In a world that’s full of pharisees, I just don’t feel like being equated with “Christians” anymore. I don’t want to be stuck in the IWU bubble my whole life. I want my life to resemble Christ’s, and Christ’s life was anything but religious by the standards of his day. Don’t romanticize Jesus’ life and ministry. ‘Religious’ people hated him. He wasn’t preaching in front of huge congregations and broadcast to 176 countries around the world. He didn’t say the things that made him accepted by the church, or made him look good. He said the things that were true.
I read an article somewhere on the web (I forget where, and I’m too tired to look it up in my web history) where someone was saying he had a surefire way to bring in 9 out of 10 families who visited their Sunday School into their church. You know what it was? They had them over on Friday to play cards.
They would invite visiting couples over on Fridays to play cards with some of their other friends from church. The night involves playing cards, eating dessert, laughing, and just having a good time. What it doesn’t involve was ever saying anything about Jesus to them. They just befriended those church visitors, made them feel welcome, and got to know them for who they are. You know what? At the end of a year, of the ten couples this particular family had over, nine of them joined the church. Without ever preaching a word, or saying a word, they witnessed to those people by having a genuine, Christ-driven(love!) relationship with them. On the other side, of the other 50 families that visited that church, only 3 of them ended up becoming regular attenders. One of my all-time favorite quotes is by St. Francis. It simply says, “Preach the gospel. If necessary, use words.”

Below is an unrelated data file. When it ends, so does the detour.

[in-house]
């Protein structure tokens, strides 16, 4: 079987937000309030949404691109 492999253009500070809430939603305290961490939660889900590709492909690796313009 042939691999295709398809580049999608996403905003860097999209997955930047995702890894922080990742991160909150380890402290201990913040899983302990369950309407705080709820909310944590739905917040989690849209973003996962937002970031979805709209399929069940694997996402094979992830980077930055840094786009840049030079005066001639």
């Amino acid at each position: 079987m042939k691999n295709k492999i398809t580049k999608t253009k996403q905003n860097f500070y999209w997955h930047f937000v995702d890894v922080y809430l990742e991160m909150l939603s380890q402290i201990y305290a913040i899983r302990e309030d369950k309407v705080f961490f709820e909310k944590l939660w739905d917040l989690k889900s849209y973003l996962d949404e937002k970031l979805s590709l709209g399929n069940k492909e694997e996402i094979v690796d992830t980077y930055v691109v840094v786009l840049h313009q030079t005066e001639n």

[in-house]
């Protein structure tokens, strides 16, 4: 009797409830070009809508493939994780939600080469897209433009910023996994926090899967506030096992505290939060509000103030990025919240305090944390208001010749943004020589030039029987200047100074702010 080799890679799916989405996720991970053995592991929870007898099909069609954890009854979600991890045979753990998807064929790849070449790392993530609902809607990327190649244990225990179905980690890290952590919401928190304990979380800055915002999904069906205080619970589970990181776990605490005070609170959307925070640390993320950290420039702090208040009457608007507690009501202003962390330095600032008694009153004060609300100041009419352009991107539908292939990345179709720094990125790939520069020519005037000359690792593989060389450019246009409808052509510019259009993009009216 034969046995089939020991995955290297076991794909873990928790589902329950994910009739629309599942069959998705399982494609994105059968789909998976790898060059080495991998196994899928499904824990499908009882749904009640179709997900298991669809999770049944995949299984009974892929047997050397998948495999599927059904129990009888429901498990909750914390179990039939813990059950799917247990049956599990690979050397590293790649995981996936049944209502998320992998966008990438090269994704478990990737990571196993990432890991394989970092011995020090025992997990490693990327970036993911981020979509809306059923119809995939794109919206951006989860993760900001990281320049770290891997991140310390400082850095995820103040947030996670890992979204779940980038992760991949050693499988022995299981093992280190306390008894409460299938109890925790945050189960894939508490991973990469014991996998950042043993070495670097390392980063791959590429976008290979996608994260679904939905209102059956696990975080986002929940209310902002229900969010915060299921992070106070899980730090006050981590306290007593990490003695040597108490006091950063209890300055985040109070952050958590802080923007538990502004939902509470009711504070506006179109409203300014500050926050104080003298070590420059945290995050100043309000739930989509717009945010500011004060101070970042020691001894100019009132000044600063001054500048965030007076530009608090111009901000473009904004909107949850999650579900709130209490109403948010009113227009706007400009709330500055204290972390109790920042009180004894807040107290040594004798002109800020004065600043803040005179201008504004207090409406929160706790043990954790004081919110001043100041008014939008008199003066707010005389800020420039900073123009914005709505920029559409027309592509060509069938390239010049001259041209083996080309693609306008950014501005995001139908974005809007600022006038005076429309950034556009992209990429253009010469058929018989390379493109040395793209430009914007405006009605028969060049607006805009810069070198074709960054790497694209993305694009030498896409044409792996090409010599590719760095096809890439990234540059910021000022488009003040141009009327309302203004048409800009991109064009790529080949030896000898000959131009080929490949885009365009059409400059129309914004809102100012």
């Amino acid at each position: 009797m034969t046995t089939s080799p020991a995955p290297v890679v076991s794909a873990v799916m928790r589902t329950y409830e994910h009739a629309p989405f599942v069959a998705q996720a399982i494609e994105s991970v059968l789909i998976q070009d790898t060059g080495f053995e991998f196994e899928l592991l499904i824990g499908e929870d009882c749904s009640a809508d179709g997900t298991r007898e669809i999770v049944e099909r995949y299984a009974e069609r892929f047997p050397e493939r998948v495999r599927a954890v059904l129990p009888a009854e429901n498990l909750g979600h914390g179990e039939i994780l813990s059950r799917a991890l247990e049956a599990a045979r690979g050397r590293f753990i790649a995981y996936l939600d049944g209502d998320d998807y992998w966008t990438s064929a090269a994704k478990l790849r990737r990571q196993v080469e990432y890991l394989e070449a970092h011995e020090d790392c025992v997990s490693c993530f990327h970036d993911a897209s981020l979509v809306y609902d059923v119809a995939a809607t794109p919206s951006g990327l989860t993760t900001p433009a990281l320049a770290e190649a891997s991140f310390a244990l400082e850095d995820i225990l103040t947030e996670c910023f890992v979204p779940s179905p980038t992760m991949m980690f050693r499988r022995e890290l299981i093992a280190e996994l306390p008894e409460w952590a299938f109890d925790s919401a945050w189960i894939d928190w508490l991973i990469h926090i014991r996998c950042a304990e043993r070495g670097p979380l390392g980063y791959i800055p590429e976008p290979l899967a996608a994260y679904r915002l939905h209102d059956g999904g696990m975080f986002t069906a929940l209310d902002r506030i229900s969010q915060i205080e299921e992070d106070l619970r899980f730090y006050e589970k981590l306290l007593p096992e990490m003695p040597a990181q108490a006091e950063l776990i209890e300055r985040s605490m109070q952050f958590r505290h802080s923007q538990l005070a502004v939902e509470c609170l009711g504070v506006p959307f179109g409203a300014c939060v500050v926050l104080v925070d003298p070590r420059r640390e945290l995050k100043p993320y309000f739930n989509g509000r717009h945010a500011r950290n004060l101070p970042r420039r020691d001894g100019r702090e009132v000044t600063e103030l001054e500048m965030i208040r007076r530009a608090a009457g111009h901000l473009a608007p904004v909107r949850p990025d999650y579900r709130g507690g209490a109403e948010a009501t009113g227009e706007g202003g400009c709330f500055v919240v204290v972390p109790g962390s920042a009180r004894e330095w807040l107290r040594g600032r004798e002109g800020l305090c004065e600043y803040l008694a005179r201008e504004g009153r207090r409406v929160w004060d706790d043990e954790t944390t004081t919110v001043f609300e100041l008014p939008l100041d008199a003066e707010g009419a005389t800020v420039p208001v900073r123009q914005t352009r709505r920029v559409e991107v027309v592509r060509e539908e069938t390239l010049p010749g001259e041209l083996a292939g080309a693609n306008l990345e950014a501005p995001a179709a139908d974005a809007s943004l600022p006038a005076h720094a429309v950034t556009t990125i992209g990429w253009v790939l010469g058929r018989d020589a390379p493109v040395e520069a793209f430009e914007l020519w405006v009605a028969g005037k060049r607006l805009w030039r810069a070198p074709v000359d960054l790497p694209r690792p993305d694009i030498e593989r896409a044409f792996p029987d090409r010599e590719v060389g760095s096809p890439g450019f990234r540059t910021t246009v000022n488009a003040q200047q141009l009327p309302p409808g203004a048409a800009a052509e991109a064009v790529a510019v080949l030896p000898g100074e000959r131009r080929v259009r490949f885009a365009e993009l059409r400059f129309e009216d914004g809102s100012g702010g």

I’m tired of being associated with “Christians” who are voting on whether or not to have gay pastors. I’m tired of being associated with Christians who insist on shoving Jesus down everyone’s throat instead of building relationships, the effective way of reaching out. I’m tired of being associated with “Christians” who go to church on Sunday, and then live like the rest of the world the rest of the time.

I’m tired of being associated with Christians who don’t think we should ever have non-Christians in our worship teams, even if that is the only way that person will ever get into a church.

I quit being a Christian. I’ll never quit following Christ, and living a life that he has called me to. But I quit being a Christian. I want to be able to proclaim to people when I’m having a hard time. I want to be honsest with people and let them know it’s been a month since I’ve done my devotions. That ‘s what real Christianity is. It’s not the peaches and cream we ascribe it to be. It’s not about being perfect. It’s about doing the best we can, despite our imperfections. Sometimes I don’t feel like being a Christian anymore. It doesn’t mean I’m not, just beacuse I have that feeling. Sometimes I have to question my entire belief system, including the existence of God himself. That doesn’t mean I’m not a Christian. I have doubts. I have questions. Sometimes I just don’t feel like doing it. That doesn’t make me any less of a Christian. No, the fact that I am open and honest about those things to me means that if anything, my relationship with God is just that much truer. No human relationship that’s worth anything is all about being perfect. My friends and I share all our emotions–the times when we feel great, and the times when we feel crappy. Telling God I’m doubting something about my faith doesn’t mean he doesn’t love me anymore, praise Him!

So be honest. Be open about your struggles. If not with others, at least with God. He already knows you feel that way, anyways!

So, it is with virulent disdain I say goodbye to Christianity. I’m not about pretending anymore. Out with Christianity. In with a true, honest, relationship with Jesus Christ–and the people he loved so much, he died for them.